I'm not sure if there are any bossas, but still it's a useful resource.
    Thank you grahambop for the link, is nice to see, once in a wile, somebody remembering my original post.

    Sandro

  22. #121

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    Quote Originally Posted by Sandro View Post
    Thank you grahambop for the link, is nice to see, once in a wile, somebody remembering my original post.

    Sandro
    Have you checked out the BIAB forum?

  23. #122

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    richb
    There is no reason ever to knock a player publicly. But when people are talking about said player as if they are "great" then I sometimes say something. It needs to be said.
    This forum is public ...............
    How can you contradict yourself in two consecutive sentences ..... ?

    Also you're very negative man

    you don't have to be a incredible/superb/fabulous etc to play Jazz
    you just pucker up and blow

  24. #123

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    Quote Originally Posted by Stevebol View Post
    Have you checked out the BIAB forum?
    Hi Stevebol, yes I did lot's of material there too.

    Thanks,
    Sandro

  25. #124

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    Quote Originally Posted by mr. beaumont View Post
    I like Rich's opinions. Thanks to him my CD collection is down to 2 dozen or so discs, i'm hoping to cut it to less than half that once i figure out if any of the players i still have music from are any good.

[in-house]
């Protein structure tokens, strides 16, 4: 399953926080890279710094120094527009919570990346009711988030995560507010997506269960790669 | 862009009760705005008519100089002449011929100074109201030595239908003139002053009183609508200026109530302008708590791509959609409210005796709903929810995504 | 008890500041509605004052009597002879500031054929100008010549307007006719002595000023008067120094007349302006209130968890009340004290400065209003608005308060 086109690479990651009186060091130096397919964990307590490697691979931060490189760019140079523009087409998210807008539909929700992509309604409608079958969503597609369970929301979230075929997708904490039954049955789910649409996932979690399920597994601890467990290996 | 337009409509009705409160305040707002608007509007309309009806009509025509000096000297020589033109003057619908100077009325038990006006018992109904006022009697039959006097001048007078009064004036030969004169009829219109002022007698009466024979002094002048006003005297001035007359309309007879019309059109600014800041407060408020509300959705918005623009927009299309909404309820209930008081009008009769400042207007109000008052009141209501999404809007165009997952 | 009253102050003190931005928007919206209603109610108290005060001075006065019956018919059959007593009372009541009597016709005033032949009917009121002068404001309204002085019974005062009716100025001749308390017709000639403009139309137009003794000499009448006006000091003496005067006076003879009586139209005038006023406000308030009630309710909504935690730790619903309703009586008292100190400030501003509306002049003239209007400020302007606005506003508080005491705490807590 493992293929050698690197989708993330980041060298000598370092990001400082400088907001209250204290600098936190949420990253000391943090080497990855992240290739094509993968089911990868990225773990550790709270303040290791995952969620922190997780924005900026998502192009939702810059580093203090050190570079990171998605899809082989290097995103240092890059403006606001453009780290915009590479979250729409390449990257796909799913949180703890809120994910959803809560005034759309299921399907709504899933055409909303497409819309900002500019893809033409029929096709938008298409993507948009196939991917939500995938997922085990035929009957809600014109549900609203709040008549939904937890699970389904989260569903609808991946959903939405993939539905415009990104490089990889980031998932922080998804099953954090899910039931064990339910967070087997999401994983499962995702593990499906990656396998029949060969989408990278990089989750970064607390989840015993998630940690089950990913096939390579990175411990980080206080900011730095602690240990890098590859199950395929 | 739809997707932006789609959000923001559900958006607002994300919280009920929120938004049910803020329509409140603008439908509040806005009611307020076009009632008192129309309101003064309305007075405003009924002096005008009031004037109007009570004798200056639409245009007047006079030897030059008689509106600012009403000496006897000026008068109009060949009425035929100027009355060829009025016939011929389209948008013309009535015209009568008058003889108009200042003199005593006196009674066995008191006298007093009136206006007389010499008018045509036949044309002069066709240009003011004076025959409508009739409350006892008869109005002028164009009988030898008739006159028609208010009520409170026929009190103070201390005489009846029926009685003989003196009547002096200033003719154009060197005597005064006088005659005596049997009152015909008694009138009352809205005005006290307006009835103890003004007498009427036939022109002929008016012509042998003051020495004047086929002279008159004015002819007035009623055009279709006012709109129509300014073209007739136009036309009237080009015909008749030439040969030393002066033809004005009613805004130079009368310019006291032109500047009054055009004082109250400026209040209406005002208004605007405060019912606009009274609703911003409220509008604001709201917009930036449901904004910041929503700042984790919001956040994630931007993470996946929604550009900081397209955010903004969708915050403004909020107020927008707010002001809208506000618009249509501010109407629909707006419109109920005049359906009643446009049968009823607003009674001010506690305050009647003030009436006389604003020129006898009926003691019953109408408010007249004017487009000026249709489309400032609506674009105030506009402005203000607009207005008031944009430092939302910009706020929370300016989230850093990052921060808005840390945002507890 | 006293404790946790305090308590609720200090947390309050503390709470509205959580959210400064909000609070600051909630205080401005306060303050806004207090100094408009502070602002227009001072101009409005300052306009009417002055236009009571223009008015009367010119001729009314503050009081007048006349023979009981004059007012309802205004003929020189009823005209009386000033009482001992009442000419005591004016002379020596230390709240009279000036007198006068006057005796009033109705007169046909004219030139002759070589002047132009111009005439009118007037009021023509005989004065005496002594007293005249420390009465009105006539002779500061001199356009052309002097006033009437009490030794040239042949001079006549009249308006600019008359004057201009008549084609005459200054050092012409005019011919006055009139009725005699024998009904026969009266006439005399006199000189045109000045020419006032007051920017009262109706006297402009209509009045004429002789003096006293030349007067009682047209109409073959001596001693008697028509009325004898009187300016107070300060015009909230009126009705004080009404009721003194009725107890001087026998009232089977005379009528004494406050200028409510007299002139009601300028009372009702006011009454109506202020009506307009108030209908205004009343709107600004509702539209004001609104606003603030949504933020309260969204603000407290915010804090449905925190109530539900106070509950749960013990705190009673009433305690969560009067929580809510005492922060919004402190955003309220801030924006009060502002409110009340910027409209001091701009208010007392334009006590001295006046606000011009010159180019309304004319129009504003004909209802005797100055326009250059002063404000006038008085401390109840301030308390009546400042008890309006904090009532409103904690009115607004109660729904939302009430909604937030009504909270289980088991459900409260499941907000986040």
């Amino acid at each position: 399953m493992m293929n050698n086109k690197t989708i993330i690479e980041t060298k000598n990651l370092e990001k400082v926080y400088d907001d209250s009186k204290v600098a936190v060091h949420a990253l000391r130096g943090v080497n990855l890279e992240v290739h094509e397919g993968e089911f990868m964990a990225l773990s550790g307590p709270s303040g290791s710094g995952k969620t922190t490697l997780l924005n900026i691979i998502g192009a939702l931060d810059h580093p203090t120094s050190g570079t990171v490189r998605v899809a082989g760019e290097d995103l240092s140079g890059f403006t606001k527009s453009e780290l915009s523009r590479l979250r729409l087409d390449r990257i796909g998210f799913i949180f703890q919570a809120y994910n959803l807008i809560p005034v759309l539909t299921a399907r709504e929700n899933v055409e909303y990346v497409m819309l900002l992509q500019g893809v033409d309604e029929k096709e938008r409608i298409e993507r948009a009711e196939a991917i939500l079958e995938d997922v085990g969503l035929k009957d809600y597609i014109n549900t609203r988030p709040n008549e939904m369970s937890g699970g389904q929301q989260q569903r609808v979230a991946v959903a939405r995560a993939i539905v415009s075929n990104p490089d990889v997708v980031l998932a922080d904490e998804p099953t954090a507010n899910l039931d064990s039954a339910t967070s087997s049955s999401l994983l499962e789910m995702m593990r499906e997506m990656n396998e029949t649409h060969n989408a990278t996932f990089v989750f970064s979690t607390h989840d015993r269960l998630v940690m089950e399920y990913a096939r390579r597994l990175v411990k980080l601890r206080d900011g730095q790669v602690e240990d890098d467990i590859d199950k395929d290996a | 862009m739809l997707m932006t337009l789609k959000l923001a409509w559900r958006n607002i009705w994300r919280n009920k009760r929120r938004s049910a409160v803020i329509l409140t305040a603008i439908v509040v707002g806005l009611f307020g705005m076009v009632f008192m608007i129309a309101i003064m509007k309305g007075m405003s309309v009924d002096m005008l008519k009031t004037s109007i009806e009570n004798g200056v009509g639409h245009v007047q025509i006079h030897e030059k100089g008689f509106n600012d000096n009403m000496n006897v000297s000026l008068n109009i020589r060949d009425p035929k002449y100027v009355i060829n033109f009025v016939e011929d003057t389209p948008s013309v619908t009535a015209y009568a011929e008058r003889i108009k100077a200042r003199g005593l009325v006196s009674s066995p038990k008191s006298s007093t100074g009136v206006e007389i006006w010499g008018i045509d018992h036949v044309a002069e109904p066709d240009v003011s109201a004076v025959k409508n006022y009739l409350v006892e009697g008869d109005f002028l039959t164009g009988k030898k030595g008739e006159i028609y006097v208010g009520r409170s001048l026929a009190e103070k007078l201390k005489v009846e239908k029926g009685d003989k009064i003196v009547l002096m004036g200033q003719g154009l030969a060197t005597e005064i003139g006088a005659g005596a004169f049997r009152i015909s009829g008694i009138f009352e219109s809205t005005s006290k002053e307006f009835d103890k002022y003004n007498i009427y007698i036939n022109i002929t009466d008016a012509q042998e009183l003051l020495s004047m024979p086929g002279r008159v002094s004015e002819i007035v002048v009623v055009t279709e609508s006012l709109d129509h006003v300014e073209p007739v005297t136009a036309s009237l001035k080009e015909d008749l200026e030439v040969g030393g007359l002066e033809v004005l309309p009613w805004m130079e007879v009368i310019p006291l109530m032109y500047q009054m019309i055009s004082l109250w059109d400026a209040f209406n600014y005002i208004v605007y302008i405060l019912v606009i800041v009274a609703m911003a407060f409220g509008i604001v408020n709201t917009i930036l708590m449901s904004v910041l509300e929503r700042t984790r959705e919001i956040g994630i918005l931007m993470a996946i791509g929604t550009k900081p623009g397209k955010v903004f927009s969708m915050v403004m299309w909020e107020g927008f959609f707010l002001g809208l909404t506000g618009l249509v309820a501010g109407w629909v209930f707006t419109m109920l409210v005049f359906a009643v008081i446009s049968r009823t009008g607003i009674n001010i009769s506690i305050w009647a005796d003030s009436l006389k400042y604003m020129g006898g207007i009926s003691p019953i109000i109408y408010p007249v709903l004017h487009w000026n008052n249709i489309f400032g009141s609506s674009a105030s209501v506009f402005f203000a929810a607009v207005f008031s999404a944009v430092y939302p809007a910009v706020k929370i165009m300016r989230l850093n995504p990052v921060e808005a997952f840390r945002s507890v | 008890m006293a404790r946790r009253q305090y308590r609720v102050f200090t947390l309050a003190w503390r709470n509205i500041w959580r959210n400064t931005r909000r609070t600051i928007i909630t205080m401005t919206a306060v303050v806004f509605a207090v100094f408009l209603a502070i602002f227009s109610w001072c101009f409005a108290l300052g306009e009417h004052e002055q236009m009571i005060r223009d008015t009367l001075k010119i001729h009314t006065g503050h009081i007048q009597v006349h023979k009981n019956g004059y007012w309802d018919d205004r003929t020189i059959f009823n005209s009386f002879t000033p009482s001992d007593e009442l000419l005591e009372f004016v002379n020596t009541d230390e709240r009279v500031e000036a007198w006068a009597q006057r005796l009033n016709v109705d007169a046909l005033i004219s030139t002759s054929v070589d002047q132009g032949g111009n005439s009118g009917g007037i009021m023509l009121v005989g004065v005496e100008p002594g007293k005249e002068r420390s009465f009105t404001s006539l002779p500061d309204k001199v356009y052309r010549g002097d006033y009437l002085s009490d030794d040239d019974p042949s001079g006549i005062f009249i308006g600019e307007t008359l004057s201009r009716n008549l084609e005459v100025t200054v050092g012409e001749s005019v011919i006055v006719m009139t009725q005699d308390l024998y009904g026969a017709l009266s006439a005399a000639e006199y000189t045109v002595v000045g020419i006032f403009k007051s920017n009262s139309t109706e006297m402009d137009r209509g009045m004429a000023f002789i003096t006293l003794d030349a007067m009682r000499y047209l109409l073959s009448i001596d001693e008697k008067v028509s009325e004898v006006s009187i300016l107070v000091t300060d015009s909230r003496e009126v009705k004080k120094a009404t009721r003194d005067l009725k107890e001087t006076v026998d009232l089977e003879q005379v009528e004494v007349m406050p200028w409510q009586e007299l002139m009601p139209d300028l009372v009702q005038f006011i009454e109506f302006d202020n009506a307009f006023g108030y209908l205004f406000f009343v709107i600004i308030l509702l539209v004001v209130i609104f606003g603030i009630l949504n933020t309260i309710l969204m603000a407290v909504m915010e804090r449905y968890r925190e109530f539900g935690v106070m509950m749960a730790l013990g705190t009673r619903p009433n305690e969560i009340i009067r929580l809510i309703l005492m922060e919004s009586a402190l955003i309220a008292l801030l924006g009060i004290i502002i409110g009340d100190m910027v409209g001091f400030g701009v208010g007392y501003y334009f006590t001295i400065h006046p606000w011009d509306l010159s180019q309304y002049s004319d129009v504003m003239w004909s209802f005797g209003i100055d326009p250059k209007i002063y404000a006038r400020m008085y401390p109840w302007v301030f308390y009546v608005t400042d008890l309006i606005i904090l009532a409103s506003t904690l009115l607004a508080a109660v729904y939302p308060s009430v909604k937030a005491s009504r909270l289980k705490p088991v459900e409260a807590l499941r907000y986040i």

Yeah, I'm down to just Wes Montgomery now, and he's going soon because RB once said his time is a little sloppy sometimes.

  26. #125

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    To test out your gypsy jazz chops, try these:

    Lessons |

  27. #126

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    No one is in a position to judge anybody unless somebody ask to be judge. There are many ways to say "I love you", there are people who are poet and they can say it in a very sophisticated and beautiful way and others can just say "I Love You" but that doesn't diminished the love they have for that person or make them less than a lover. Music is like that, is much more than a technique is much bigger than jazz, rock or blues Miles Davis is a spake of sand compare to it, music is freedom of speech, I can say what I want the way I want, if you don't like it move on but don't you judge me because you are not entitle and I didn't ask for it.

    Sandro

  28. #127

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    Quote Originally Posted by grahambop View Post
    To test out your gypsy jazz chops, try these:

    Lessons |
    Cool I like this....

    Thanks,
    Sandro

  29. #128

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    Quote Originally Posted by 3625 View Post
    Except: Don't approve of the backing track for a straight ahead jazz gig though. Youtube bedroom clips are one thing, but for gigs... no.
    Hi 3625 and grahambop, please read post #10

    Sandro

  30. #129

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    Quote Originally Posted by Sandro View Post